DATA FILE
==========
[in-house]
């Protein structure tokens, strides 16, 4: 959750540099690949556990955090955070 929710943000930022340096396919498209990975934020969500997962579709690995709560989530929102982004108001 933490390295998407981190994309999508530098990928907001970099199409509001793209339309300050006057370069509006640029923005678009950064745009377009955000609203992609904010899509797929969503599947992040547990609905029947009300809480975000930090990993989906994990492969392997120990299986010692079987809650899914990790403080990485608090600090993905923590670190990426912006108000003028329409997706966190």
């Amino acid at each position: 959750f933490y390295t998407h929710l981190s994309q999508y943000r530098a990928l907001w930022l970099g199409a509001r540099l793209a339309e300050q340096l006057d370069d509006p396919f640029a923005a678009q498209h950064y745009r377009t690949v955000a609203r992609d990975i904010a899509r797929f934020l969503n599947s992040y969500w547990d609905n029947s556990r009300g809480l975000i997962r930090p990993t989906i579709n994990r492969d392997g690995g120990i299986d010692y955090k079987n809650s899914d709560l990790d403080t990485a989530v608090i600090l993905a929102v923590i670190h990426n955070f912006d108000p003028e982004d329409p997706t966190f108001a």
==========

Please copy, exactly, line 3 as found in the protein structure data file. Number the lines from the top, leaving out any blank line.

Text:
């Amino acid at each position: 959750f933490y390295t998407h929710l981190s994309q999508y943000r530098a990928l907001w930022l970099g199409a509001r540099l793209a339309e300050q340096l006057d370069d509006p396919f640029a923005a678009q498209h950064y745009r377009t690949v955000a609203r992609d990975i904010a899509r797929f934020l969503n599947s992040y969500w547990d609905n029947s556990r009300g809480l975000i997962r930090p990993t989906i579709n994990r492969d392997g690995g120990i299986d010692y955090k079987n809650s899914d709560l990790d403080t990485a989530v608090i600090l993905a929102v923590i670190h990426n955070f912006d108000p003028e982004d329409p997706t966190f108001a």